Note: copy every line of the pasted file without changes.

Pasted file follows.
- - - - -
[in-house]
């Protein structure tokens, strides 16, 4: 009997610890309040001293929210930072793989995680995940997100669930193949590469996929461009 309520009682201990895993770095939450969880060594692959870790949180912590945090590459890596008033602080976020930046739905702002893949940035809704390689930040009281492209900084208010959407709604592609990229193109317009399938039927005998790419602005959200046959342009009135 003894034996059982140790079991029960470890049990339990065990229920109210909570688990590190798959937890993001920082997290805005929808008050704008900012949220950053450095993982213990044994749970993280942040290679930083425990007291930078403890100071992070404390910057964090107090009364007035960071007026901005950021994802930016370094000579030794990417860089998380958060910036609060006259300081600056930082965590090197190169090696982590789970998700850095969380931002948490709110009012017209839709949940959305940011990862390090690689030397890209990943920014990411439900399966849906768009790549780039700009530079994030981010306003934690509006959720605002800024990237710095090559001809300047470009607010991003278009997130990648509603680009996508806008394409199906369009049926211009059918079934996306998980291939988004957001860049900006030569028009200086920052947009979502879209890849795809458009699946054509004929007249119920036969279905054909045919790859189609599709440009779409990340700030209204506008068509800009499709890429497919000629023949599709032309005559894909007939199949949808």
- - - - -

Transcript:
[in-house]
């Protein structure tokens, strides 16, 4: 009997610890309040001293929210930072793989995680995940997100669930193949590469996929461009 309520009682201990895993770095939450969880060594692959870790949180912590945090590459890596008033602080976020930046739905702002893949940035809704390689930040009281492209900084208010959407709604592609990229193109317009399938039927005998790419602005959200046959342009009135 003894034996059982140790079991029960470890049990339990065990229920109210909570688990590190798959937890993001920082997290805005929808008050704008900012949220950053450095993982213990044994749970993280942040290679930083425990007291930078403890100071992070404390910057964090107090009364007035960071007026901005950021994802930016370094000579030794990417860089998380958060910036609060006259300081600056930082965590090197190169090696982590789970998700850095969380931002948490709110009012017209839709949940959305940011990862390090690689030397890209990943920014990411439900399966849906768009790549780039700009530079994030981010306003934690509006959720605002800024990237710095090559001809300047470009607010991003278009997130990648509603680009996508806008394409199906369009049926211009059918079934996306998980291939988004957001860049900006030569028009200086920052947009979502879209890849795809458009699946054509004929007249119920036969279905054909045919790859189609599709440009779409990340700030209204506008068509800009499709890429497919000629023949599709032309005559894909007939199949949808």